Anti-Racism and Human Rights are all very nice as concepts, but neither construct is a good concept for the running of an entire society. Those who aspire to build a better world had better look at what really works – the rule of law.
The 2001 World Conference on Racism held in Durban South Africa largely proved to be what any intelligent person feared – a waste of paper that might have been better used for traffic tickets, disposable diapers or in magazines about pop idols. As a meaningful contribution to human peace and security, this conference was only marginally better than the Kellog-Briand Pact of 1928 (another waste of paper in which a number of countries including Germany, Italy and Japan renounced aggressive war).
Inviting delegates from all nations was bad enough, as seeing democratic nations being hectored about ethical behaviour by Cuba, Libya or the Sudan is bound to be educational, if nothing else. By letting in Non-Governmental Organizations (NGOs) that were concerned about racism, xenophobia, etc, the conference threatened to prove as helpful as a disarmament gathering attended only by salesmen from weapons manufacturers. NGOs that make a living off of fighting racism are usually bound to discover lots of it around – just as ‘Anti-Racist’ politicians can smell burning crosses where none are. Anyway, the NGO’s solid ability to focus on distorted historical grievances while overlooking urgent and very real modern problems speaks much about their abilities, as did the conference’s solid condemnation of the only democratic nation in the Middle East.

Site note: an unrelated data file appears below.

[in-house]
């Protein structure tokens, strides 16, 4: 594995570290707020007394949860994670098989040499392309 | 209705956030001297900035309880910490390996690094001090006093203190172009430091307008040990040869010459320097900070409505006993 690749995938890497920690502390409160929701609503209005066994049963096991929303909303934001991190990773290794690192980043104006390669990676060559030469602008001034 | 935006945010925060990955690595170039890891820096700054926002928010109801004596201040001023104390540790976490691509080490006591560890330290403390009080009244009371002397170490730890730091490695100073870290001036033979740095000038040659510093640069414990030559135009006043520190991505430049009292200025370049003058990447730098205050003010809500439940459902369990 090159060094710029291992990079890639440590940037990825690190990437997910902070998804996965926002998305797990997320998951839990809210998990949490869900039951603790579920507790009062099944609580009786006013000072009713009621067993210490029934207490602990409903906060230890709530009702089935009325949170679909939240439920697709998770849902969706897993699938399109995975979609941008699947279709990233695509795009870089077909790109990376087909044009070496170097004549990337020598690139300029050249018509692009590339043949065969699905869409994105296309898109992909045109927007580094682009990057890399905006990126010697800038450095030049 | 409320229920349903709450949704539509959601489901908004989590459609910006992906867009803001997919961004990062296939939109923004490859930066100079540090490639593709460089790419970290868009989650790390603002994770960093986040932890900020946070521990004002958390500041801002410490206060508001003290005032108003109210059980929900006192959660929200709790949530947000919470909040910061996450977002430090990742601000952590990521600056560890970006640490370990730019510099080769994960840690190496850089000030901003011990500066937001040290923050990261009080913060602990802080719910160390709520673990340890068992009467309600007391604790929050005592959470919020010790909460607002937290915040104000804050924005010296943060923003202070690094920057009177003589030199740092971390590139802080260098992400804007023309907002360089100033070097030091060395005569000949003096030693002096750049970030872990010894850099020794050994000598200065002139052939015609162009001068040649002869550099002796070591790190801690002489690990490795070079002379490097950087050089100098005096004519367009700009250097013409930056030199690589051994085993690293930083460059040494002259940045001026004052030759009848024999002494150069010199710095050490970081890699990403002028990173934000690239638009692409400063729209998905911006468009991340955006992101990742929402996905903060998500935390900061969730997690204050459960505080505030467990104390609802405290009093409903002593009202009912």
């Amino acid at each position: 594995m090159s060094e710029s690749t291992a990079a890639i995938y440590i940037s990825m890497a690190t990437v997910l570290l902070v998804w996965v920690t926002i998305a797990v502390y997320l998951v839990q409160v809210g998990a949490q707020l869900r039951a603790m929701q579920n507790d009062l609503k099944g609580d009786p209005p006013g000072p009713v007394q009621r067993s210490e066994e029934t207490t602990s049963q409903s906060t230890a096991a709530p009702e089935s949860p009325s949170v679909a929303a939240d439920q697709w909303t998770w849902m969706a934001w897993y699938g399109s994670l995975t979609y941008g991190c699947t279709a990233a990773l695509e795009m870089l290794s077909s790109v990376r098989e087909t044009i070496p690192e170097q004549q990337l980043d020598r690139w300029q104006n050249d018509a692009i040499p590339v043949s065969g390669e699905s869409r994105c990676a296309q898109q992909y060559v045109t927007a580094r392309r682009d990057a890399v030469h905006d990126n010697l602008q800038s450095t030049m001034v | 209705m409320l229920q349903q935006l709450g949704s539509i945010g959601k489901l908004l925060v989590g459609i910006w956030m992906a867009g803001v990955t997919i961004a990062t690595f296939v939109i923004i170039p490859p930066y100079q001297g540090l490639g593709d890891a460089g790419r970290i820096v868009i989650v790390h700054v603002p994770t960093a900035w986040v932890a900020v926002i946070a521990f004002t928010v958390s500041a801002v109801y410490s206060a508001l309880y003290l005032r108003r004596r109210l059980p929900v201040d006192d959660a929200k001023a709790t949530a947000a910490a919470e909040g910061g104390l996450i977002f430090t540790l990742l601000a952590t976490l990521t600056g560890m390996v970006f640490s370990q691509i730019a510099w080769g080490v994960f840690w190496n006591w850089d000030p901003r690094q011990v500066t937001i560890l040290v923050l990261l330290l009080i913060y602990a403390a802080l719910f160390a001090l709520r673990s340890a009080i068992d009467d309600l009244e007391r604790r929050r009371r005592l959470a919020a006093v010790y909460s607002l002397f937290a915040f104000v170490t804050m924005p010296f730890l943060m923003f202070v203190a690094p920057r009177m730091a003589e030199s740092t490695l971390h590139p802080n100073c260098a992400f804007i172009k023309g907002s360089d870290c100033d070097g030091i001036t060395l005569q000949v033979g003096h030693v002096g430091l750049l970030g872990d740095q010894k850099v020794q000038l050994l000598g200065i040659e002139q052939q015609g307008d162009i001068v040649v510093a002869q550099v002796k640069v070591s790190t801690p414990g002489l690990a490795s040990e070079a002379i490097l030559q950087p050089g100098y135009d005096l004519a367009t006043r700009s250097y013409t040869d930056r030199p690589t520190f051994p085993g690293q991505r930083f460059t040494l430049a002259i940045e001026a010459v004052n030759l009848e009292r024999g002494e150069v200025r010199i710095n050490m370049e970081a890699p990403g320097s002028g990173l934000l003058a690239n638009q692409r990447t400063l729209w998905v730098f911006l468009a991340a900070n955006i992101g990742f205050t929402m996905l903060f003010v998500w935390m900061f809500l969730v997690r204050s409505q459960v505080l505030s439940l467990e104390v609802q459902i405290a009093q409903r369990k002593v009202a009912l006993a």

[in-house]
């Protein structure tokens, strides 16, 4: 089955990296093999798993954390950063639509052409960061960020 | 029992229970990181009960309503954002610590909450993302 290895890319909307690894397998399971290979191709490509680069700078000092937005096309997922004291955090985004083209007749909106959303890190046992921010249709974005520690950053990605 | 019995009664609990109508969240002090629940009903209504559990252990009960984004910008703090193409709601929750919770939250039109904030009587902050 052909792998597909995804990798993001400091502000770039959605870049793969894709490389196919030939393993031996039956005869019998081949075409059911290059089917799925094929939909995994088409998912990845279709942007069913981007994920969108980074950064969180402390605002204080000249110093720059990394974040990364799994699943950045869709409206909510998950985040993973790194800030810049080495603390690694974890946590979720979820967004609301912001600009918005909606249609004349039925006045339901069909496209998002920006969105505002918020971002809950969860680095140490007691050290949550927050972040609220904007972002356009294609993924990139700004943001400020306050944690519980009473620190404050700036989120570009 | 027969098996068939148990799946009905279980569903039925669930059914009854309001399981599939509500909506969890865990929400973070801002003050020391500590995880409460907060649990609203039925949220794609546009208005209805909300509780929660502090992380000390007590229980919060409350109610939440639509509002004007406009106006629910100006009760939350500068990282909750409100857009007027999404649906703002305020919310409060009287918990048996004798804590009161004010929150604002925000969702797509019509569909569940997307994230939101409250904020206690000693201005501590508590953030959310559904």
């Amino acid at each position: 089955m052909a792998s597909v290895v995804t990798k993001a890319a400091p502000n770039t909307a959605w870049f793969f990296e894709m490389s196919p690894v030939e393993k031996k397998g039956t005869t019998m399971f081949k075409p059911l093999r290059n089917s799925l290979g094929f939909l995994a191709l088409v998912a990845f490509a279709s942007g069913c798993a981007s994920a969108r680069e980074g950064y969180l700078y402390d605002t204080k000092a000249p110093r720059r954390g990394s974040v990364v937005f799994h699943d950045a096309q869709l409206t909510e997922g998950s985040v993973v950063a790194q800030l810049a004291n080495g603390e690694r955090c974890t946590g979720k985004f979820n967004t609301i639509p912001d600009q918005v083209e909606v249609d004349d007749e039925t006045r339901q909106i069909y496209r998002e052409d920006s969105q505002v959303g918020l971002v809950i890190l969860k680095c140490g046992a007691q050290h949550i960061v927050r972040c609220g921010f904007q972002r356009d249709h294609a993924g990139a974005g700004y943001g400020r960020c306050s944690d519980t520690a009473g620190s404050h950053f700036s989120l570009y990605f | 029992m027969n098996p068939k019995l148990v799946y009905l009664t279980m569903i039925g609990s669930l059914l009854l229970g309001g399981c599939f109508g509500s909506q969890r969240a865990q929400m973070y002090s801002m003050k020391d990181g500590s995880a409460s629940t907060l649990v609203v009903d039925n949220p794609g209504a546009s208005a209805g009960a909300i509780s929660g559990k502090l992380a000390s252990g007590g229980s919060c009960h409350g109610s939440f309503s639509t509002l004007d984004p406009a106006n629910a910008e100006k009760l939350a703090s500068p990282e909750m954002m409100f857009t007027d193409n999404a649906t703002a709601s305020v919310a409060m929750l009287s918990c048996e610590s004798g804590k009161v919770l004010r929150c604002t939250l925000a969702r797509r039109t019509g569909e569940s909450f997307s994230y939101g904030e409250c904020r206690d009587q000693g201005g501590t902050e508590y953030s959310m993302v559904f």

One can only hope that the Durban Fiasco might put an end to professional anti-racism, although this is too much to hope for. In any event, ‘Anti-Racism’ has been hijacked and that cause seems forever discredited — although professional anti-racists will continue to leech money out of the public trough for some years into the future.
Anti-Racism as a cause has been utterly discredited and the same thing happened to that other fine old warhorse for the cause of humanity: Human Rights. The concept of ‘Human Rights’ was a good one when first described, although the Soviet Bloc did manage to clutter the notion up with extraneous “rights” in the early years of the UN.
The original set of rights was focused on the fundamental freedoms that are so often taken for granted in Western nations: freedom of speech, worship, association, etc. The Soviets also included such rights as the right to shelter, to eat, and to work … but these rights were not included out of any sense of compassion or moral superiority. Rather, the Soviets hoped that criticism of individual freedoms inside the Soviet Bloc could be deflected by pointing to violations of these extended “freedoms” in the West. There are always the hungry, the homeless and the unemployed, and in Western nations it is not difficult to find some examples (particularly if one looks for vagrants) as the deeply impoverished are always with us.
The Soviet Bloc was always rife with poverty and deprivation of the bitterest kind, but knew it could always sweep the evidence under the carpet of total censorship and would then be able to wax indignant about any suggestions of famine and want.